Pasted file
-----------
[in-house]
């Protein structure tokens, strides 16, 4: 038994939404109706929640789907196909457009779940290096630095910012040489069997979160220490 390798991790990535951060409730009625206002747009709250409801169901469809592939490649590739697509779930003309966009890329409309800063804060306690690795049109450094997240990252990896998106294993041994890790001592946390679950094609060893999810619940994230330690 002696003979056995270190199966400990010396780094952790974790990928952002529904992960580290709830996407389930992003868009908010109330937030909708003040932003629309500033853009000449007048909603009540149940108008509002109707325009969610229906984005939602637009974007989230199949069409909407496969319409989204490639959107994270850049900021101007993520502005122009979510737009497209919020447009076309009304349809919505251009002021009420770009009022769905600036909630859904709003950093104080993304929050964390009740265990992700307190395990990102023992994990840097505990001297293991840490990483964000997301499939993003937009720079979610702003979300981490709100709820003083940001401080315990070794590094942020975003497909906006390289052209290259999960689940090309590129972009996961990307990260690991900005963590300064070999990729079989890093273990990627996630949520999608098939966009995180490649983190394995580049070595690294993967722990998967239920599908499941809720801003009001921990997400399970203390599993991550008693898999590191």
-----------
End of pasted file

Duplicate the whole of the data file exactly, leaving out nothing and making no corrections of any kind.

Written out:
[in-house]
């Protein structure tokens, strides 16, 4: 038994939404109706929640789907196909457009779940290096630095910012040489069997979160220490 390798991790990535951060409730009625206002747009709250409801169901469809592939490649590739697509779930003309966009890329409309800063804060306690690795049109450094997240990252990896998106294993041994890790001592946390679950094609060893999810619940994230330690 002696003979056995270190199966400990010396780094952790974790990928952002529904992960580290709830996407389930992003868009908010109330937030909708003040932003629309500033853009000449007048909603009540149940108008509002109707325009969610229906984005939602637009974007989230199949069409909407496969319409989204490639959107994270850049900021101007993520502005122009979510737009497209919020447009076309009304349809919505251009002021009420770009009022769905600036909630859904709003950093104080993304929050964390009740265990992700307190395990990102023992994990840097505990001297293991840490990483964000997301499939993003937009720079979610702003979300981490709100709820003083940001401080315990070794590094942020975003497909906006390289052209290259999960689940090309590129972009996961990307990260690991900005963590300064070999990729079989890093273990990627996630949520999608098939966009995180490649983190394995580049070595690294993967722990998967239920599908499941809720801003009001921990997400399970203390599993991550008693898999590191």